whip effect is the phenomenon whereby the size of inventory overages and shortages
increases the further a firm is from final consumer demand in a supply chain. Much of
this literature has shown that the bullwhip effect can be minimized through information
sharing in the supply chain [14,15]. The result of a decrease in the bullwhip effect is an
improvement in supply chain performance (e.g., the lowering of inventory levels and
the reduction in cycle times) [16]. Another work presented an analytical model for co-
ordinating inventory and transportation decisions in VMI systems and found that the
vendor’s actual inventory requirement is partly determined by the parameters of the
shipment-release policy in use [17]. This result holds because vendors have the auton-
omy to retain orders until an agreeable dispatch time is reached, with the expectation
that an economical consolidated dispatch quantity will accumulate before an order is
dispatched.

References
More filters

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Abstract: (This article originally appeared in Management Science, April 1997, Volume 43, Number 4, pp. 546-558, published by The Institute of Management Sciences.) Consider a series of companies in a supply chain, each of whom orders from its immediate upstream member. In this setting, inbound orders from a downstream member serve as a valuable informational input to upstream production and inventory decisions. This paper claims that the information transferred in the form of "orders" tends to be distorted and can misguide upstream members in their inventory and production decisions. In particular, the variance of orders may be larger than that of sales, and distortion tends to increase as one moves upstream-a phenomenon termed "bullwhip effect." This paper analyzes four sources of the bullwhip effect: demand signal processing, rationing game, order batching, and price variations. Actions that can be taken to mitigate the detrimental impact of this distortion are also discussed.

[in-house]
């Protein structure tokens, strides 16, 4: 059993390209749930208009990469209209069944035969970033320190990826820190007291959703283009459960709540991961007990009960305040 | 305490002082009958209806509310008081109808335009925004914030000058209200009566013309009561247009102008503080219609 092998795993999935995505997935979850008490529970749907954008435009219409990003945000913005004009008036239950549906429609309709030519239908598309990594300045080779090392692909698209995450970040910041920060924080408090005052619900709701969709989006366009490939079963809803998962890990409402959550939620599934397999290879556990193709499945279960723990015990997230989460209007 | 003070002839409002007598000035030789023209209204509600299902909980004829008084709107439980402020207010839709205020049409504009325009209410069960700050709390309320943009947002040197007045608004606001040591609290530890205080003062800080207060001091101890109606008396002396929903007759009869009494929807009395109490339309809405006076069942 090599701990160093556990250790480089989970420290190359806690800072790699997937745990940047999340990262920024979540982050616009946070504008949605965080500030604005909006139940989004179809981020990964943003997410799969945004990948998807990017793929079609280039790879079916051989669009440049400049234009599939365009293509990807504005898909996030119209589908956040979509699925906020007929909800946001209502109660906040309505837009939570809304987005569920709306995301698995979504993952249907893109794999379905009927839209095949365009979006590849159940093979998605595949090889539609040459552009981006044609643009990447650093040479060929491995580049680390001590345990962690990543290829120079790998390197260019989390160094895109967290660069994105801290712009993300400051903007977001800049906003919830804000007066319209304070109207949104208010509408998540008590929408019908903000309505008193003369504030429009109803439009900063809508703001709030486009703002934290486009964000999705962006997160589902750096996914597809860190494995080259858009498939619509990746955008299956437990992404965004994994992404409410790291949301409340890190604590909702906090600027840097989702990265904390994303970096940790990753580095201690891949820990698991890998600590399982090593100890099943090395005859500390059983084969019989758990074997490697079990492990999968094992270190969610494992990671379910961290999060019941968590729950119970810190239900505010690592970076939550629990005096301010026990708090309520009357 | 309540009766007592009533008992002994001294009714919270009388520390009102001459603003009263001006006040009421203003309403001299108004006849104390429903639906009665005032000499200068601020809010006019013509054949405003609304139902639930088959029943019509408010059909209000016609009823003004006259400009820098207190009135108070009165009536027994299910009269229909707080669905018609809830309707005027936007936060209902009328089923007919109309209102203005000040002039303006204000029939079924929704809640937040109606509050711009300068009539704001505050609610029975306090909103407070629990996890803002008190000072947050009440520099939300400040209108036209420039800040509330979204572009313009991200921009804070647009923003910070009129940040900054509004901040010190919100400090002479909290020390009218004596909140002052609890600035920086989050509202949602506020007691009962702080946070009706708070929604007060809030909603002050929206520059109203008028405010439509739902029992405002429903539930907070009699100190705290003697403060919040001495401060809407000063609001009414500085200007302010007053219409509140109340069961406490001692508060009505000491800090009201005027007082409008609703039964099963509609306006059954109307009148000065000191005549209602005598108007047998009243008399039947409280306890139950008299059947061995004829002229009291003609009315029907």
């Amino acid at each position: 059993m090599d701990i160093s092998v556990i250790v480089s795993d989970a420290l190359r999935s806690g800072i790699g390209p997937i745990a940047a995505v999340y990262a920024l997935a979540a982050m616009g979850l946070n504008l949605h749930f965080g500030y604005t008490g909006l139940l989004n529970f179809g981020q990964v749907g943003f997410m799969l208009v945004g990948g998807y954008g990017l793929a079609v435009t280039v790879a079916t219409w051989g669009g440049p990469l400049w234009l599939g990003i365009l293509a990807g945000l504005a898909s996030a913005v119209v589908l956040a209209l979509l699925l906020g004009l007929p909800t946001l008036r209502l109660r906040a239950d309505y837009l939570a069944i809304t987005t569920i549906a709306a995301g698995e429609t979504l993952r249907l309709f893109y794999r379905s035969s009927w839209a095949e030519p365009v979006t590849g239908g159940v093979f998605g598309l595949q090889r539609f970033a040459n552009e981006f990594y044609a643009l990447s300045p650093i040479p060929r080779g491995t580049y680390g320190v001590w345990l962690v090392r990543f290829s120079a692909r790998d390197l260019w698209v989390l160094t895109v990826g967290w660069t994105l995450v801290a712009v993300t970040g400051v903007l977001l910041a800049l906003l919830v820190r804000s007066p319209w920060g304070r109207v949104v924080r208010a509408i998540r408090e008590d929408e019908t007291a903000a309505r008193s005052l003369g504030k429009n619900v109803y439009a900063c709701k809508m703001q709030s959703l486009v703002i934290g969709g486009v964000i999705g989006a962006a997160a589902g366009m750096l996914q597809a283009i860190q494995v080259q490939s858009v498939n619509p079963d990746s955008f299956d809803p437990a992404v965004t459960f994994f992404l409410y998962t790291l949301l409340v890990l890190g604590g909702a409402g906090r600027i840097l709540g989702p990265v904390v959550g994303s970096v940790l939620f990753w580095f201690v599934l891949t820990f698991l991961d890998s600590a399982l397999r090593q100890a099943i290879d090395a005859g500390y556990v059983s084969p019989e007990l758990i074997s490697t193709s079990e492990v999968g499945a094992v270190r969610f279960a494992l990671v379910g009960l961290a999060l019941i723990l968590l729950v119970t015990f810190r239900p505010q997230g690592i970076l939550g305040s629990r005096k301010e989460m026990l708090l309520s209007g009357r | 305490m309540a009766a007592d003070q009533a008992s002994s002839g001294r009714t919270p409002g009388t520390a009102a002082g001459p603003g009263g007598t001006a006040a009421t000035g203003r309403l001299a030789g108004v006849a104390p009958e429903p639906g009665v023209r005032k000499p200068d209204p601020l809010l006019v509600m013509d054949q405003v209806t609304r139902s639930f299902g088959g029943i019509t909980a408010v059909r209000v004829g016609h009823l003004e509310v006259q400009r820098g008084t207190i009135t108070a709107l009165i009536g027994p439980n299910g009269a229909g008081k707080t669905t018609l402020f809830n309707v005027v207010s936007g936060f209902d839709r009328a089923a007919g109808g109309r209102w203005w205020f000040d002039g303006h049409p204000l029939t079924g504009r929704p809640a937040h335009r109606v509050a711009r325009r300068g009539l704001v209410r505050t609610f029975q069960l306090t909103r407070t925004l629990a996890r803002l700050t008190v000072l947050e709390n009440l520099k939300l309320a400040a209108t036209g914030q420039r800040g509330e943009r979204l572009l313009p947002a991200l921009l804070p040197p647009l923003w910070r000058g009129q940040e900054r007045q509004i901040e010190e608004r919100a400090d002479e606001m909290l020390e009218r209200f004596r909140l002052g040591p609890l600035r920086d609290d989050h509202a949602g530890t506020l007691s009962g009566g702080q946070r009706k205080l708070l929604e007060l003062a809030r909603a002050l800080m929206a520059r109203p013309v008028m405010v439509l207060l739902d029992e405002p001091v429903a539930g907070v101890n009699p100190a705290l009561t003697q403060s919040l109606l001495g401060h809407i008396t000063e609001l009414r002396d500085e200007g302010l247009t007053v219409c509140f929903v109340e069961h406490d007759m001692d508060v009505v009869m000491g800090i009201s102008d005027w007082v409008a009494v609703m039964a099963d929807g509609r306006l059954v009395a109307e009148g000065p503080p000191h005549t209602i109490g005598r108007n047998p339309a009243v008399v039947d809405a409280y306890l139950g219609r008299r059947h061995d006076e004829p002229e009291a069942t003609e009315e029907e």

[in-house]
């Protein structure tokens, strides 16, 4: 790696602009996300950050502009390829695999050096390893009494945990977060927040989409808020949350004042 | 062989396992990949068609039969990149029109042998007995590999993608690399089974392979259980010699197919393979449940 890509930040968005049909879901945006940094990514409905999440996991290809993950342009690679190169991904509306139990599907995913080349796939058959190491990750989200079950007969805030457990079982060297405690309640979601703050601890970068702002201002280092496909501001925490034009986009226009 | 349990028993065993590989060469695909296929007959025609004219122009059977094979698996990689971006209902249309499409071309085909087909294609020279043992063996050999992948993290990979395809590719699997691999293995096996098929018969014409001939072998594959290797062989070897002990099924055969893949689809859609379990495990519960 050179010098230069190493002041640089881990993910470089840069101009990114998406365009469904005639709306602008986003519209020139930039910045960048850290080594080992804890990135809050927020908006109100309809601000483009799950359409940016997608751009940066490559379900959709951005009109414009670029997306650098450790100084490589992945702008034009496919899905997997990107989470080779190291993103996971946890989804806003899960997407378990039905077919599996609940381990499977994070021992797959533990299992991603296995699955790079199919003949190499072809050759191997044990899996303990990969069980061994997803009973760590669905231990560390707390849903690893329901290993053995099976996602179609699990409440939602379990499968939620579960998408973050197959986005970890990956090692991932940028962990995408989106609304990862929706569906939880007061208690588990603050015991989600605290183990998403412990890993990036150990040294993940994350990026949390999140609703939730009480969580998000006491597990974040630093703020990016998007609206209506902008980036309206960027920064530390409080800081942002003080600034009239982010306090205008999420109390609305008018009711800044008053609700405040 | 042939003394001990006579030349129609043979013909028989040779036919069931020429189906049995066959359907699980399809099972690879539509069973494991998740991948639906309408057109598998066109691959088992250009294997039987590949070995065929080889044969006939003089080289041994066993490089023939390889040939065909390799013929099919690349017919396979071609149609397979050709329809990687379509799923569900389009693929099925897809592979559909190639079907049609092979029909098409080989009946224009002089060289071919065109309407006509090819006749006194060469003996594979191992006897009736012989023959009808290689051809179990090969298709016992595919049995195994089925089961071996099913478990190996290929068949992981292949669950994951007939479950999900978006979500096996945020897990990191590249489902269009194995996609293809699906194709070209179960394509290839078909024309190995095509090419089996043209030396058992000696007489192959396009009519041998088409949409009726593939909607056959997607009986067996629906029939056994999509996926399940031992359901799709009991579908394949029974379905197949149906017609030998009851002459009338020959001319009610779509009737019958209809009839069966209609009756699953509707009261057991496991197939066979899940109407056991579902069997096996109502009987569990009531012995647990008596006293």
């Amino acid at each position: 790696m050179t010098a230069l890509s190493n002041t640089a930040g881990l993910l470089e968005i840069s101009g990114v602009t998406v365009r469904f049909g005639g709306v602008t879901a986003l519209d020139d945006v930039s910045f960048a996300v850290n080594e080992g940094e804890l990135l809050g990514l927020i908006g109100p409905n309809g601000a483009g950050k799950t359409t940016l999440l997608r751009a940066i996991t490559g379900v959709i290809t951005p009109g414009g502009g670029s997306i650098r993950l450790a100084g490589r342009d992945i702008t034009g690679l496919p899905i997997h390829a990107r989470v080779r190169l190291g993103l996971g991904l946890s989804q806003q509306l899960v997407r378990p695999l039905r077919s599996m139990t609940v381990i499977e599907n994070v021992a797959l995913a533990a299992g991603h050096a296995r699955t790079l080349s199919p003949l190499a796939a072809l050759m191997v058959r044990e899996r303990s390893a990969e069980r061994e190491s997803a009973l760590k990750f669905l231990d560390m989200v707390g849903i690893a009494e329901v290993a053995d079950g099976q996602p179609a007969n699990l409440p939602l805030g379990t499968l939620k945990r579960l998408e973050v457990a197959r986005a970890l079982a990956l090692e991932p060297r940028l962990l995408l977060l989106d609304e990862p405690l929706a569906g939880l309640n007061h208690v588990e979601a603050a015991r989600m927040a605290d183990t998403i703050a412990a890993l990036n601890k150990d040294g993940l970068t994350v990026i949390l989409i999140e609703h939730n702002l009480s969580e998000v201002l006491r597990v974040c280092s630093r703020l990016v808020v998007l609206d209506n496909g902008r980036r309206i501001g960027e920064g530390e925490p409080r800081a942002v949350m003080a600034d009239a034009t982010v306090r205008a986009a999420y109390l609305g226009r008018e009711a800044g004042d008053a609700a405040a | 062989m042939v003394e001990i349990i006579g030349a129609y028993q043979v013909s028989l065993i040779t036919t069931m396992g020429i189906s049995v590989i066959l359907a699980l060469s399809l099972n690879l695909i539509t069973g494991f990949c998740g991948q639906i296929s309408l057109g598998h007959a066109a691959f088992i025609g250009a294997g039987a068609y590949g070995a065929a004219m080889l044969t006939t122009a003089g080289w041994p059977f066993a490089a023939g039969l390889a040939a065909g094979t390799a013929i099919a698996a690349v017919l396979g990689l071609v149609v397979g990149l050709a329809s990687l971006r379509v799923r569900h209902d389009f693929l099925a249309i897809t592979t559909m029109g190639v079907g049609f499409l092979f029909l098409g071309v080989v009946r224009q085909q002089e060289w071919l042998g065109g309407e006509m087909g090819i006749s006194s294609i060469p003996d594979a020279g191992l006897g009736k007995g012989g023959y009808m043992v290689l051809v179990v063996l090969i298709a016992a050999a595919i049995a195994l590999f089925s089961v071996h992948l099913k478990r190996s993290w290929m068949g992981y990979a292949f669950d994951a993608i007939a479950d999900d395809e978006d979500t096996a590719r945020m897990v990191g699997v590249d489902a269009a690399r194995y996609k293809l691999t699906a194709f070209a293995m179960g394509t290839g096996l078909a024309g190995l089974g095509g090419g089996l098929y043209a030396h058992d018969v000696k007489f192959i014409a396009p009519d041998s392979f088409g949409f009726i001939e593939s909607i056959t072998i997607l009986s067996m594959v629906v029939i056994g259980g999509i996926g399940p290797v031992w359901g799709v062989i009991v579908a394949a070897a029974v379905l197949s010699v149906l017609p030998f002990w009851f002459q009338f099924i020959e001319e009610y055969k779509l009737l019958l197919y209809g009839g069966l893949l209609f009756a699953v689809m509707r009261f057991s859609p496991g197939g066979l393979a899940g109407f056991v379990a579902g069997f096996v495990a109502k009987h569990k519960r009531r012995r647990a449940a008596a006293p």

3,929 citations


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Abstract: Many companies have embarked on initiatives that enable more demand information sharing between retailers and their upstream suppliers. While the literature on such initiatives in the business press is proliferating, it is not clear how one can quantify the benefits of these initiatives and how one can identify the drivers of the magnitudes of these benefits. Using analytical models, this paper aims at addressing these questions for a simple two-level supply chain with nonstationary end demands. Our analysis suggests that the value of demand information sharing can be quite high, especially when demands are significantly correlated over time.

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Frequently Asked Questions (2)
Q1. What have the authors contributed in "A consumer centric vmi methodology for a collaborative supply chain model – an answer to demand volatility" ?

This paper proposes a next generation VMI methodology which is based on a cloud environment which can integrate the customer demand in the entire value chain. This proposed methodology has been implemented as a case study with one of the major clients, various parameters such as customer satisfaction and demand fluctuations were studied and compared with the present scenario. This paper also intends to highlight the importance of collaboration of all role players in the entire end to end chain. 

This opens an area of future work.